2013 – Day One: Reflections, Goals… and a Challenge


c. Elissa Field - request written permission for use

c. Elissa Field – request written permission for use

You can’t look anywhere among your social media friends without being left with the question: Do I have resolutions for 2013?

Reading a few friends’ blogs had me feeling need to reflect on the state of my own goals — and to-do lists.

2012 was a great year for me, one of successes.  Goals met and some not yet tackled – but a renewed sense of my own abilities, a great sense of perspective and freedom to move forward.  I feel an odd affection for the idea of it being 2013 — not necessarily declaring “resolutions,” but feeling good about the possibilities ahead.

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Reflecting on 2012:

A year ago, around when I took that picture of my sons, I was entering a new year with a lot of old baggage and a lot of opportunities I had created for releasing them.  I was married for more than 15 years, and we had spent the last two years deciding if he was just having a midlife crisis or if he wanted a divorce. I’d been hanging on for my sons’ sake, and also clinging to some other things that weren’t really working.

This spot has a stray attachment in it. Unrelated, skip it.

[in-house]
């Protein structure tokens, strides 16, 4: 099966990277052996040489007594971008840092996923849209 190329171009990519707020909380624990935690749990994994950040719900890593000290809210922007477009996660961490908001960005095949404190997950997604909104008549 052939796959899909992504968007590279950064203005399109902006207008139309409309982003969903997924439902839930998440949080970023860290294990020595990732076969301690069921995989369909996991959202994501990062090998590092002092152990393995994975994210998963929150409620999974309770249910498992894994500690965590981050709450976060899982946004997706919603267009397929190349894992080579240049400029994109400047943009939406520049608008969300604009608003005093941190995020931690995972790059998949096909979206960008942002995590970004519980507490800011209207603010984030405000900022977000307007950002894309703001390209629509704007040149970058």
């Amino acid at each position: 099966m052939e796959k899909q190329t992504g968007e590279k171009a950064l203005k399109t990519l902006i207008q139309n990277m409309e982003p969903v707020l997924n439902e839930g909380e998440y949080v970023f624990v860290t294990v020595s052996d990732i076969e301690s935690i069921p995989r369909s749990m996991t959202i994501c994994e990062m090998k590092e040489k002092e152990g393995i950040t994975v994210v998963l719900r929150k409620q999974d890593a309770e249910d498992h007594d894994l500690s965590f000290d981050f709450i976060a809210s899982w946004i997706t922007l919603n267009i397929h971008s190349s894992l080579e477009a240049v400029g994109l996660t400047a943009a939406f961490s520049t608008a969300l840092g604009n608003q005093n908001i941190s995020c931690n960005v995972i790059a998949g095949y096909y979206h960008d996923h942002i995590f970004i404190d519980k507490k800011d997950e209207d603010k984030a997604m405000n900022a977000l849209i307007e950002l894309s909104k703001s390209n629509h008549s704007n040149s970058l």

But I’d finished certification to teach and was hired for a third year at the same fabulous school my boys go to.  I had bones to a novel down.  I had ideas of stories flowing. I’d hit a point where I was (mostly) able to balance writing hours and bringing in income and keeping up with the boys. (Mostly.) And, most interesting for this loyal, sentimental girl: I was ready for whatever changes came into my life to make things work.  Including divorce, job changes, moving — whatever.